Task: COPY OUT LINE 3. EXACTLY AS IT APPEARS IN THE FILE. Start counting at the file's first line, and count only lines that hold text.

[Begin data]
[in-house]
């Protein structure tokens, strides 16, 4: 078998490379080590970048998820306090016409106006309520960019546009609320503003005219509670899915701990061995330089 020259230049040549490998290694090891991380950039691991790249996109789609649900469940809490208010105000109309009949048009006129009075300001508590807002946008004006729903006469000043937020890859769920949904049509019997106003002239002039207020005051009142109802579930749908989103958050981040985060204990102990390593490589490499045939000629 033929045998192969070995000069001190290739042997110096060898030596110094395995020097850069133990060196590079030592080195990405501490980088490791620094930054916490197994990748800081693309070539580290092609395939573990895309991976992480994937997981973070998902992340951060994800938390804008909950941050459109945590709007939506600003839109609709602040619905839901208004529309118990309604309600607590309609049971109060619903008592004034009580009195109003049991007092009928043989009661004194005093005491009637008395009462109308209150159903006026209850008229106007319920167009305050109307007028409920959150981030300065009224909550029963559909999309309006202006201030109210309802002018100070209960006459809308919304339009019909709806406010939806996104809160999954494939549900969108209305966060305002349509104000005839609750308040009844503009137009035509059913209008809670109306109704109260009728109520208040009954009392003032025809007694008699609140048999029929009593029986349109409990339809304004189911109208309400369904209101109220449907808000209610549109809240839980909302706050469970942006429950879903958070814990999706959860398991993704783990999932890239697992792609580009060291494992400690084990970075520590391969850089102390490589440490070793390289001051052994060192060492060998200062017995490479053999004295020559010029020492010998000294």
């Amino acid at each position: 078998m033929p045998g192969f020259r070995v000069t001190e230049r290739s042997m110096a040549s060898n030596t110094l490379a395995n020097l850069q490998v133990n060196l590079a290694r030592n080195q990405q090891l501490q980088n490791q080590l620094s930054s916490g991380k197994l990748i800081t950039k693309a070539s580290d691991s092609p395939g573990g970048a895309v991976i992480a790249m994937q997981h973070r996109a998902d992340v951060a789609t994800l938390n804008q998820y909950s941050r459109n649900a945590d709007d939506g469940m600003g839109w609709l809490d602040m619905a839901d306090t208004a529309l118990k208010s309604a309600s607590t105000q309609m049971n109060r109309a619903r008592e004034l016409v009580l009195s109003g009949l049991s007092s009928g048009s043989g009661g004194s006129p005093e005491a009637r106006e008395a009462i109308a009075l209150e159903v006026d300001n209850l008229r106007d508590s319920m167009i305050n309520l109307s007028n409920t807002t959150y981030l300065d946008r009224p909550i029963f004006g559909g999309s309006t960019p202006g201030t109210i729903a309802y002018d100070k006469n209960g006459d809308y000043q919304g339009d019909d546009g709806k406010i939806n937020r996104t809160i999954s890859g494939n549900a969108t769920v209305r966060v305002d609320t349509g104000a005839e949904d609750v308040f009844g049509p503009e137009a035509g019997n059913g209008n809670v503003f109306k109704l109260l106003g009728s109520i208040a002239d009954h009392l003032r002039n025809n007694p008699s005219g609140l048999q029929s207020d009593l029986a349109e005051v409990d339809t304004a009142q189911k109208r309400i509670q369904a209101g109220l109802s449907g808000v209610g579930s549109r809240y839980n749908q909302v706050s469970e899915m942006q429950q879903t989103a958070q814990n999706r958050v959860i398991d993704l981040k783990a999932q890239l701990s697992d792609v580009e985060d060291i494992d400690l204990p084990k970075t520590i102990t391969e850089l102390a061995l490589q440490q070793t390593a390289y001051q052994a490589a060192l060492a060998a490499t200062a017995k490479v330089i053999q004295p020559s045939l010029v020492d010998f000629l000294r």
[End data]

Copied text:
């Amino acid at each position: 078998m033929p045998g192969f020259r070995v000069t001190e230049r290739s042997m110096a040549s060898n030596t110094l490379a395995n020097l850069q490998v133990n060196l590079a290694r030592n080195q990405q090891l501490q980088n490791q080590l620094s930054s916490g991380k197994l990748i800081t950039k693309a070539s580290d691991s092609p395939g573990g970048a895309v991976i992480a790249m994937q997981h973070r996109a998902d992340v951060a789609t994800l938390n804008q998820y909950s941050r459109n649900a945590d709007d939506g469940m600003g839109w609709l809490d602040m619905a839901d306090t208004a529309l118990k208010s309604a309600s607590t105000q309609m049971n109060r109309a619903r008592e004034l016409v009580l009195s109003g009949l049991s007092s009928g048009s043989g009661g004194s006129p005093e005491a009637r106006e008395a009462i109308a009075l209150e159903v006026d300001n209850l008229r106007d508590s319920m167009i305050n309520l109307s007028n409920t807002t959150y981030l300065d946008r009224p909550i029963f004006g559909g999309s309006t960019p202006g201030t109210i729903a309802y002018d100070k006469n209960g006459d809308y000043q919304g339009d019909d546009g709806k406010i939806n937020r996104t809160i999954s890859g494939n549900a969108t769920v209305r966060v305002d609320t349509g104000a005839e949904d609750v308040f009844g049509p503009e137009a035509g019997n059913g209008n809670v503003f109306k109704l109260l106003g009728s109520i208040a002239d009954h009392l003032r002039n025809n007694p008699s005219g609140l048999q029929s207020d009593l029986a349109e005051v409990d339809t304004a009142q189911k109208r309400i509670q369904a209101g109220l109802s449907g808000v209610g579930s549109r809240y839980n749908q909302v706050s469970e899915m942006q429950q879903t989103a958070q814990n999706r958050v959860i398991d993704l981040k783990a999932q890239l701990s697992d792609v580009e985060d060291i494992d400690l204990p084990k970075t520590i102990t391969e850089l102390a061995l490589q440490q070793t390593a390289y001051q052994a490589a060192l060492a060998a490499t200062a017995k490479v330089i053999q004295p020559s045939l010029v020492d010998f000629l000294r």